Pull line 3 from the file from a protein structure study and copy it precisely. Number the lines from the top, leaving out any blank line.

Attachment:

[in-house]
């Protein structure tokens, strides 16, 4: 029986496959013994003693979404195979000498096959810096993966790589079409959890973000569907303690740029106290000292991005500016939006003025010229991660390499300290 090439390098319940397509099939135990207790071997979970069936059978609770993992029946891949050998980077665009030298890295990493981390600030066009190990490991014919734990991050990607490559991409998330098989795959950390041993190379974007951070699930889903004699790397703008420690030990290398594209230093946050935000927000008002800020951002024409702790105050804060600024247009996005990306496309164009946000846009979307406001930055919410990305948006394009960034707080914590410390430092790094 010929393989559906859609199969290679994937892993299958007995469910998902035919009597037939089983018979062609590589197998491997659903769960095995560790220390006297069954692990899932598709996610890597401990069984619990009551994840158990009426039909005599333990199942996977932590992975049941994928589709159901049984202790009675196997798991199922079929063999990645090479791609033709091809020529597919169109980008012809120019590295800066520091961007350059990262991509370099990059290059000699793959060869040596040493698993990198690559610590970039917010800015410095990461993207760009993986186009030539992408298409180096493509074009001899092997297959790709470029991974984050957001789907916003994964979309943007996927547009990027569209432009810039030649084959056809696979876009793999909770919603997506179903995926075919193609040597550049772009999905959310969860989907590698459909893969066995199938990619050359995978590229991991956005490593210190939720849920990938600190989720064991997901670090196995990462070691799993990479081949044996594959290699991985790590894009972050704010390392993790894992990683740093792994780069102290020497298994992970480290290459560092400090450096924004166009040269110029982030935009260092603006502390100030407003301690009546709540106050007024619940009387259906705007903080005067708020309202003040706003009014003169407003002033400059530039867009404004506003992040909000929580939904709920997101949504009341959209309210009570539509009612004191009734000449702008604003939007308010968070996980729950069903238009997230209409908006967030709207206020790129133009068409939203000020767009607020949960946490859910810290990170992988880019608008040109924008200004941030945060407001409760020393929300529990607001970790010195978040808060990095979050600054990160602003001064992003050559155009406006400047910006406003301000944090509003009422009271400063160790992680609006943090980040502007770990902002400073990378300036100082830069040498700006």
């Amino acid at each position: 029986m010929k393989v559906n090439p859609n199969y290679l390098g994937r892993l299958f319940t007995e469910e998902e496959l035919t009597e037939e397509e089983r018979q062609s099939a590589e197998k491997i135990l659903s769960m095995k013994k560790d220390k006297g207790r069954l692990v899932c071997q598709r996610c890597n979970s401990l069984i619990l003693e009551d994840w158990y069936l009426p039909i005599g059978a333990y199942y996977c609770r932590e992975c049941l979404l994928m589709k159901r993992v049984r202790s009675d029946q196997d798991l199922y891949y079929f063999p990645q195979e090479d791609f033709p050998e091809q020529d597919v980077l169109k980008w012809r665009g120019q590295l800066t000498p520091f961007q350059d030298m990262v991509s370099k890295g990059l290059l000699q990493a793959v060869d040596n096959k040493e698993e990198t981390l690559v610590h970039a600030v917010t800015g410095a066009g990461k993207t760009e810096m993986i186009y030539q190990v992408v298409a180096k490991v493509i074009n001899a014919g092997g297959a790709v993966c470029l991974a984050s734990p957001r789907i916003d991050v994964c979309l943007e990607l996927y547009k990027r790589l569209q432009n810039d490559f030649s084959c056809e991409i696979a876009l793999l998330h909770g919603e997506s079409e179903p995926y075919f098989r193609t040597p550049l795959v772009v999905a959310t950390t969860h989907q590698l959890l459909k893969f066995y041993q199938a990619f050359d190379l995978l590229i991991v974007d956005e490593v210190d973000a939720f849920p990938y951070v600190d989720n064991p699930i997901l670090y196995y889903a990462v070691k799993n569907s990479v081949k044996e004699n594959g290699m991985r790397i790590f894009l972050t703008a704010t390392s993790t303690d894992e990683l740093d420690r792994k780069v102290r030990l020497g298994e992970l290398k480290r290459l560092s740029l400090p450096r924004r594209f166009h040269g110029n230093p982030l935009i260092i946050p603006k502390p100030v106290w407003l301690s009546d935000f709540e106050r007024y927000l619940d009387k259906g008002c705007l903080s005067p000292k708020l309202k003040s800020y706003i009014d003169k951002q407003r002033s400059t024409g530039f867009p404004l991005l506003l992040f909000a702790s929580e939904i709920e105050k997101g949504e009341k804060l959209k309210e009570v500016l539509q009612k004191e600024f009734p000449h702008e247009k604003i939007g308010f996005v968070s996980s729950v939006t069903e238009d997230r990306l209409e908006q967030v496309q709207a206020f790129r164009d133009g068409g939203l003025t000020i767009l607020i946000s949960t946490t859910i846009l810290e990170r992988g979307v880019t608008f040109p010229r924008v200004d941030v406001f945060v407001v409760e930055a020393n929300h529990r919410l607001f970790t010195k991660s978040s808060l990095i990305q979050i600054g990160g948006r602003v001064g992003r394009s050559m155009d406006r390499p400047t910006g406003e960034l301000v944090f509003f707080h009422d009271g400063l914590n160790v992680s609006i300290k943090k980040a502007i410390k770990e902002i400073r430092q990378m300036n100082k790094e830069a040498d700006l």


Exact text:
């Amino acid at each position: 029986m010929k393989v559906n090439p859609n199969y290679l390098g994937r892993l299958f319940t007995e469910e998902e496959l035919t009597e037939e397509e089983r018979q062609s099939a590589e197998k491997i135990l659903s769960m095995k013994k560790d220390k006297g207790r069954l692990v899932c071997q598709r996610c890597n979970s401990l069984i619990l003693e009551d994840w158990y069936l009426p039909i005599g059978a333990y199942y996977c609770r932590e992975c049941l979404l994928m589709k159901r993992v049984r202790s009675d029946q196997d798991l199922y891949y079929f063999p990645q195979e090479d791609f033709p050998e091809q020529d597919v980077l169109k980008w012809r665009g120019q590295l800066t000498p520091f961007q350059d030298m990262v991509s370099k890295g990059l290059l000699q990493a793959v060869d040596n096959k040493e698993e990198t981390l690559v610590h970039a600030v917010t800015g410095a066009g990461k993207t760009e810096m993986i186009y030539q190990v992408v298409a180096k490991v493509i074009n001899a014919g092997g297959a790709v993966c470029l991974a984050s734990p957001r789907i916003d991050v994964c979309l943007e990607l996927y547009k990027r790589l569209q432009n810039d490559f030649s084959c056809e991409i696979a876009l793999l998330h909770g919603e997506s079409e179903p995926y075919f098989r193609t040597p550049l795959v772009v999905a959310t950390t969860h989907q590698l959890l459909k893969f066995y041993q199938a990619f050359d190379l995978l590229i991991v974007d956005e490593v210190d973000a939720f849920p990938y951070v600190d989720n064991p699930i997901l670090y196995y889903a990462v070691k799993n569907s990479v081949k044996e004699n594959g290699m991985r790397i790590f894009l972050t703008a704010t390392s993790t303690d894992e990683l740093d420690r792994k780069v102290r030990l020497g298994e992970l290398k480290r290459l560092s740029l400090p450096r924004r594209f166009h040269g110029n230093p982030l935009i260092i946050p603006k502390p100030v106290w407003l301690s009546d935000f709540e106050r007024y927000l619940d009387k259906g008002c705007l903080s005067p000292k708020l309202k003040s800020y706003i009014d003169k951002q407003r002033s400059t024409g530039f867009p404004l991005l506003l992040f909000a702790s929580e939904i709920e105050k997101g949504e009341k804060l959209k309210e009570v500016l539509q009612k004191e600024f009734p000449h702008e247009k604003i939007g308010f996005v968070s996980s729950v939006t069903e238009d997230r990306l209409e908006q967030v496309q709207a206020f790129r164009d133009g068409g939203l003025t000020i767009l607020i946000s949960t946490t859910i846009l810290e990170r992988g979307v880019t608008f040109p010229r924008v200004d941030v406001f945060v407001v409760e930055a020393n929300h529990r919410l607001f970790t010195k991660s978040s808060l990095i990305q979050i600054g990160g948006r602003v001064g992003r394009s050559m155009d406006r390499p400047t910006g406003e960034l301000v944090f509003f707080h009422d009271g400063l914590n160790v992680s609006i300290k943090k980040a502007i410390k770990e902002i400073r430092q990378m300036n100082k790094e830069a040498d700006l």